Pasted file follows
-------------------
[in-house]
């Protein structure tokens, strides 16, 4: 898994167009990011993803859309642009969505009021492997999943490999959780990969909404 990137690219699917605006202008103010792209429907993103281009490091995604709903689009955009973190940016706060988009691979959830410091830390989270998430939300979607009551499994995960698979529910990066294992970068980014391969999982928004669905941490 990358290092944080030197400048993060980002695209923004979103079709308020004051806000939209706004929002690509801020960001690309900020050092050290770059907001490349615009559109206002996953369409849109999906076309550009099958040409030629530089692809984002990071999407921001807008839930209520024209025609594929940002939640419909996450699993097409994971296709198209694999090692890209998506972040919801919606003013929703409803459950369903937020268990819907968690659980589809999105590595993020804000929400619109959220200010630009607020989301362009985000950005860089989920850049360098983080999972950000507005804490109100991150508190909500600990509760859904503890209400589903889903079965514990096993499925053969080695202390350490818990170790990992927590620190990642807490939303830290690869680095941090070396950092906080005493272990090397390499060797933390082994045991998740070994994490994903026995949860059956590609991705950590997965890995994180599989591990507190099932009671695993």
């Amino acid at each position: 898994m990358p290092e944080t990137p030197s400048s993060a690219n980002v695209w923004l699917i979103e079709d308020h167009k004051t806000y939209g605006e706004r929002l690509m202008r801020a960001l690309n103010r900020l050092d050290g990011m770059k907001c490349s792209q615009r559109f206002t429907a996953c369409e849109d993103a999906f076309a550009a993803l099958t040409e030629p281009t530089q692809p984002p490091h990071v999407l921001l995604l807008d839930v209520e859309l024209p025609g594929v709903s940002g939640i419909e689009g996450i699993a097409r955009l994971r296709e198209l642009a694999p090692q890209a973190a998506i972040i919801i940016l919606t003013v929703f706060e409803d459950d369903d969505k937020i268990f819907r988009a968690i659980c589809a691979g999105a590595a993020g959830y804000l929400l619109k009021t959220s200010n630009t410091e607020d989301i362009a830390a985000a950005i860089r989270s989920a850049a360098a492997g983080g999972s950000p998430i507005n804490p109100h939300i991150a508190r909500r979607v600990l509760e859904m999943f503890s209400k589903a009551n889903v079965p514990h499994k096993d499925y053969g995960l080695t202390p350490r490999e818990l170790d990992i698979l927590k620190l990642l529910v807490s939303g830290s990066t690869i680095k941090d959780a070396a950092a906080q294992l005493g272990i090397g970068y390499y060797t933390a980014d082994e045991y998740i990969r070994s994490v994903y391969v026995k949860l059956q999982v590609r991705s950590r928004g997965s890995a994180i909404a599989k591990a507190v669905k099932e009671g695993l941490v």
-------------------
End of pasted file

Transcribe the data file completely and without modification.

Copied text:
[in-house]
């Protein structure tokens, strides 16, 4: 898994167009990011993803859309642009969505009021492997999943490999959780990969909404 990137690219699917605006202008103010792209429907993103281009490091995604709903689009955009973190940016706060988009691979959830410091830390989270998430939300979607009551499994995960698979529910990066294992970068980014391969999982928004669905941490 990358290092944080030197400048993060980002695209923004979103079709308020004051806000939209706004929002690509801020960001690309900020050092050290770059907001490349615009559109206002996953369409849109999906076309550009099958040409030629530089692809984002990071999407921001807008839930209520024209025609594929940002939640419909996450699993097409994971296709198209694999090692890209998506972040919801919606003013929703409803459950369903937020268990819907968690659980589809999105590595993020804000929400619109959220200010630009607020989301362009985000950005860089989920850049360098983080999972950000507005804490109100991150508190909500600990509760859904503890209400589903889903079965514990096993499925053969080695202390350490818990170790990992927590620190990642807490939303830290690869680095941090070396950092906080005493272990090397390499060797933390082994045991998740070994994490994903026995949860059956590609991705950590997965890995994180599989591990507190099932009671695993």
């Amino acid at each position: 898994m990358p290092e944080t990137p030197s400048s993060a690219n980002v695209w923004l699917i979103e079709d308020h167009k004051t806000y939209g605006e706004r929002l690509m202008r801020a960001l690309n103010r900020l050092d050290g990011m770059k907001c490349s792209q615009r559109f206002t429907a996953c369409e849109d993103a999906f076309a550009a993803l099958t040409e030629p281009t530089q692809p984002p490091h990071v999407l921001l995604l807008d839930v209520e859309l024209p025609g594929v709903s940002g939640i419909e689009g996450i699993a097409r955009l994971r296709e198209l642009a694999p090692q890209a973190a998506i972040i919801i940016l919606t003013v929703f706060e409803d459950d369903d969505k937020i268990f819907r988009a968690i659980c589809a691979g999105a590595a993020g959830y804000l929400l619109k009021t959220s200010n630009t410091e607020d989301i362009a830390a985000a950005i860089r989270s989920a850049a360098a492997g983080g999972s950000p998430i507005n804490p109100h939300i991150a508190r909500r979607v600990l509760e859904m999943f503890s209400k589903a009551n889903v079965p514990h499994k096993d499925y053969g995960l080695t202390p350490r490999e818990l170790d990992i698979l927590k620190l990642l529910v807490s939303g830290s990066t690869i680095k941090d959780a070396a950092a906080q294992l005493g272990i090397g970068y390499y060797t933390a980014d082994e045991y998740i990969r070994s994490v994903y391969v026995k949860l059956q999982v590609r991705s950590r928004g997965s890995a994180i909404a599989k591990a507190v669905k099932e009671g695993l941490v």